The kicker is this: The box is only available to CXI partners. If you’re not a CXI partner, you can’t get the rack-mount version of the XG1 DVR.

4K with HDR Support?

No HDR support yet, according Roberts: “Right now, Comcast does not have a publicly available set-top that supports HDR, but we’re working hard on it!”

CXI Dealer Program: Unfathomable Service from Comcast

Remember when dealers had to jump through hoops to be able to act on their client’s behalf?

That and other exasperating cable experiences are a thing of the past, Roberts says.

He explains that each employee of a CXI dealer gets a unique ID. The installer simply calls a dedicated 800-number with a few bits of information about the client to become authorized to speak for that client. Then there is a “completely seamless transfer” to new-customer set-up … and away you go.

That same 800 number gets dealers “right into tier 3 support,” Roberts says. “Those are the same techs that our techs call.”

In fact, the folks that now supports CXI dealers through Roberts’ group “were the best tier 3, tier 4 and now tier 5 techs,” he says. “Hands down they’re the best people in the company.”

They are prepared for “even weird integration questions,” Roberts adds. “We’re ready for that call.”

In addition, three former integrators are available for more advanced support.

If all else fails, “They just look over the glass of the cubicle and ask me,” Roberts says. “We want to make sure that the integrator gets out of the house as soon as possible.”

A Better Platform for Remote Diagnostics

The tech-support team is bolstered by a platform that enables remote access to the customers’ networks to diagnose problems and fix them from afar. And that access is not limited to cable boxes and routers.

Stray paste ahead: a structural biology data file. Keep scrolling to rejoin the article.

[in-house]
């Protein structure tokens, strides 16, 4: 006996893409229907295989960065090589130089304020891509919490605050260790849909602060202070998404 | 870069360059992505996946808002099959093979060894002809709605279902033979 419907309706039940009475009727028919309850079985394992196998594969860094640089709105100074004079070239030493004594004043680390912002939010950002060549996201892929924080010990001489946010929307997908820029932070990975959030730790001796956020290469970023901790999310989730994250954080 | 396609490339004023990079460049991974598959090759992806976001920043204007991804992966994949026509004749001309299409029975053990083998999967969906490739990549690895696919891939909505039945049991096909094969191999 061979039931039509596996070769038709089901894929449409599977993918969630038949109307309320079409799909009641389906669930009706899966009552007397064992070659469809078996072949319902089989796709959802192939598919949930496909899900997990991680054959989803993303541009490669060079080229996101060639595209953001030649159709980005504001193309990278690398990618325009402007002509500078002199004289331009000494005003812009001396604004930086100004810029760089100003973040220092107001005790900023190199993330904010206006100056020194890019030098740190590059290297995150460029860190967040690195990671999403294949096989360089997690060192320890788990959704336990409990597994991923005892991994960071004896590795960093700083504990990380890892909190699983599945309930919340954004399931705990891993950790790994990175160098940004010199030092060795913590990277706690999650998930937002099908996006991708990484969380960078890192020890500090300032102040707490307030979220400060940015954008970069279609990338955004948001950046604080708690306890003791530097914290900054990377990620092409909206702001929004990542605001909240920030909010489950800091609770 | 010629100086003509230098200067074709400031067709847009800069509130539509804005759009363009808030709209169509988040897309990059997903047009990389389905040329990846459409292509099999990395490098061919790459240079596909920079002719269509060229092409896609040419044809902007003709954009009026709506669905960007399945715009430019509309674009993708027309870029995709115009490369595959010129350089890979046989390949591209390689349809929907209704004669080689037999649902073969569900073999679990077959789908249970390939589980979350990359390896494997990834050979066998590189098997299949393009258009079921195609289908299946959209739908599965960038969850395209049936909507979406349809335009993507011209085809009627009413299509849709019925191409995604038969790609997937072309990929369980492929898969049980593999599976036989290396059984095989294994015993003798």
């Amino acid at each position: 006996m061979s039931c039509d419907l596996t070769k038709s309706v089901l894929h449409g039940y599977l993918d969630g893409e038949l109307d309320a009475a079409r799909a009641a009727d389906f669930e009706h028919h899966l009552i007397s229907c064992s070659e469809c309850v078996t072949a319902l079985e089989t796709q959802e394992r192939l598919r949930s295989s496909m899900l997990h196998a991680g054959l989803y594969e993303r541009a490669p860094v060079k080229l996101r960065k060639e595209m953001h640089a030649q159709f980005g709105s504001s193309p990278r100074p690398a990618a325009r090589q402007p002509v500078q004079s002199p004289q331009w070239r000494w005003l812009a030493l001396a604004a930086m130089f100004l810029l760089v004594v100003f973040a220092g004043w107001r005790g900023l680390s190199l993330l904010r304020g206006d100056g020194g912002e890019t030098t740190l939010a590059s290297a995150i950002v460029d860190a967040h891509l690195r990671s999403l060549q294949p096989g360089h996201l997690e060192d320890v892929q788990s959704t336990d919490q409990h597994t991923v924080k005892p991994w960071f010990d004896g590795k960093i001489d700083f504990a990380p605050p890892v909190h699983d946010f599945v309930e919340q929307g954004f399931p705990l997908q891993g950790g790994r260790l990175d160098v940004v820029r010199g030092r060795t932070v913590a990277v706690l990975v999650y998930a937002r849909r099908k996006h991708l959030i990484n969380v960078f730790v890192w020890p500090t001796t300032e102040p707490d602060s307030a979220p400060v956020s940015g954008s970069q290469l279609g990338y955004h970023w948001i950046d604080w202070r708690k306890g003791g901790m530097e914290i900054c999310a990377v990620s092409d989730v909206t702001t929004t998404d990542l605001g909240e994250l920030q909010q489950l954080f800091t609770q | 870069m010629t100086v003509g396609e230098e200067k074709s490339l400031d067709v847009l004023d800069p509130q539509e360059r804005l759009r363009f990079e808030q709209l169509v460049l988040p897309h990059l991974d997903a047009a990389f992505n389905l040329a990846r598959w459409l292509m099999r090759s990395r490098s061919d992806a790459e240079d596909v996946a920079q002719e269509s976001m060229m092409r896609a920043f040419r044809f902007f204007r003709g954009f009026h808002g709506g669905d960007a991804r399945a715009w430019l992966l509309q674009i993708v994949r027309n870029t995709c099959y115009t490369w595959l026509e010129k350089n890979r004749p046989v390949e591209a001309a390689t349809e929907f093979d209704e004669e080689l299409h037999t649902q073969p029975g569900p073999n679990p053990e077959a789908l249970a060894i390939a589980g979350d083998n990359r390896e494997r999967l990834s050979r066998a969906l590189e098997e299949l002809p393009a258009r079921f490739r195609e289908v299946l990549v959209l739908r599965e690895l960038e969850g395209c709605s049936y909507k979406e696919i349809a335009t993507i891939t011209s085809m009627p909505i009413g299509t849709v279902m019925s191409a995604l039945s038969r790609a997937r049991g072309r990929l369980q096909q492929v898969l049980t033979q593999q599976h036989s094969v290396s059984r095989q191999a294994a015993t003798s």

“If it touches our network, we see it,” Roberts says, noting that the X1 box, modems, smart home hubs and other black boxes – plus anything connected to them – can be viewed remotely.

Comcast can check out the ZigBee mesh, Wi-Fi signal strength, MoCA (coax) devices and more.

The Comcast “Einstein” dashboard displays at-a-glance the overall health of the account, and a separate “Watch Tower” tab provides an overall view of the neighborhood.

“We can even check for errors on any single channel,” Roberts says.

Comcast plans to expose many of these tools to integrators themselves so they can determine if cable service is down in the neighborhood, if the customer’s modem is offline, if Wi-Fi signal strength is weak at certain times of the day, if the ZigBee mesh network goes offline, and more.

Like Comcast can do today, integrators too will be able to reboot ZigBee and IP devices, among other things.

“We have heavy, heavy diagnostics,” Roberts says. “It’s never been better.”

So why all this love for integrators? “Comcast cares because they want to make sure we do right by the customers,” Roberts says. “Their [integrators'] customers are sticky customers. They're influencers.”

Integrators can sign up at CXIcentral.


Custom Xfinity Integration (CXI)

About the Author

Julie Jacobson
Julie Jacobson:

Julie Jacobson is founding editor of CE Pro, the leading media brand for the home-technology channel. She has covered the smart-home industry since 1994, long before there was much of an Internet, let alone an Internet of things. Currently she studies, speaks, writes and rabble-rouses in the areas of home automation, security, networked A/V, wellness-related technology, biophilic design, and the business of home technology. Julie majored in Economics at the University of Michigan, spent a year abroad at Cambridge University, and earned an MBA from the University of Texas at Austin. She is a recipient of the annual CTA TechHome Leadership Award, and a CEDIA Fellows honoree. A washed-up Ultimate Frisbee player, Julie currently resides in San Antonio, Texas and sometimes St. Paul, Minn. Follow on Twitter: @juliejacobson